Main Article Content


Time, a continuous line, not a loop: yesterday, today, and tomorrow satisfy the demands of a conception of the temporal inscribed in which it will always exist, supreme repetition, a before and after of things. Roma locuta, finite cause. It is from this conception of the temporal that nests the need for an exceptional authority to decide on the origin and on the destination. Tranquility for the herd: what the authority says, last word. From Roman law, the law is hard. And this conception is postulated as law, on the same level as another, which, unlike this one, does not require any authority to be true: we are born to die.
But there will always be a thing that will insist on revealing itself either as saying, or as silence, inevitable and persevering. We represent time as a loop.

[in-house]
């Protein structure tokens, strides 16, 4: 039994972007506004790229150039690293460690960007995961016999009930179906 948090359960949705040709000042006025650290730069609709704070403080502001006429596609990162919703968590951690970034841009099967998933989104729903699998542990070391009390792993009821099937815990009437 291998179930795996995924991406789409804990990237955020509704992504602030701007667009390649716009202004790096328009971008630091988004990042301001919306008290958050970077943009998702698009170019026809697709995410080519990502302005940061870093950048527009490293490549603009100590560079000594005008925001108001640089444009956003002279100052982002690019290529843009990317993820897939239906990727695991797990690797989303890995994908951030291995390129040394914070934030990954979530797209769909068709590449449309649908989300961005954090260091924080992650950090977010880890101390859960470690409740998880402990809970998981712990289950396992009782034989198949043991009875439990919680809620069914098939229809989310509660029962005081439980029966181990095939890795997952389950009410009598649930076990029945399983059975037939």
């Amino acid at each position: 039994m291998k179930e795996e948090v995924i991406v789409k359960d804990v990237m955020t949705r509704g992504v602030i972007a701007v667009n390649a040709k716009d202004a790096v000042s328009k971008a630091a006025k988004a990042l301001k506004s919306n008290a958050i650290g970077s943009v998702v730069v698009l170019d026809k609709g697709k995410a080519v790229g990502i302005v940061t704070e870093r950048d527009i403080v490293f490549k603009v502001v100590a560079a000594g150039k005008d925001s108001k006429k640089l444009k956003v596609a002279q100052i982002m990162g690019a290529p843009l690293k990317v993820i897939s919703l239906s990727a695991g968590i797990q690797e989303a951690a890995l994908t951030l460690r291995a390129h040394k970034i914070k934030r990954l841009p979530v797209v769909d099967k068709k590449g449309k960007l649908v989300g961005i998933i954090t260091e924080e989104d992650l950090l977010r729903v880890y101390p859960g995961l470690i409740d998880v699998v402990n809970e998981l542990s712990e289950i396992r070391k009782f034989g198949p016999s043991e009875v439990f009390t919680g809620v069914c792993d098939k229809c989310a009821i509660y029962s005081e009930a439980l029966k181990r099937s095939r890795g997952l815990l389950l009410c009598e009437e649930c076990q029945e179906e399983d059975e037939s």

If there is actuality in Camus's work, it is not because it has the value of a metaphor as much as it does because of the fact that we are living the probable concrete now as possible concrete. The unthinkable as a realization of what was nested in scientific speculation or in Hollywood horror movies: The Pandemic!

Eduardo Botero Toro, Universidad del Valle. Cali, Colombia. Universidad Libre

La imagen puede contener: 1 persona, barba y fumando

Psychoanalyst Physician. Assistant Professor Department of Psychiatry at the University of Valle
and Assistant Professor in the Department of Psychiatry of the Universidad Libre.

Editor of journal Pensamiento y Psicoanálisis
Co-author of the books: 
- Duelo, acontecimiento y vida. Esp-Colciencias, 2000
- Del Olvido deliberado o deliberación sobre el Olvido. Ed. Universidad Libre, 2005


Botero Toro, E. (2024). Actuality and relevance of "The Peste" by Albert Camus. Colombia Medica, 51(3), e–704369. (Original work published September 30, 2020)


Download data is not yet available.
Received 2020-06-04
Accepted 2020-09-10
Published 2024-05-16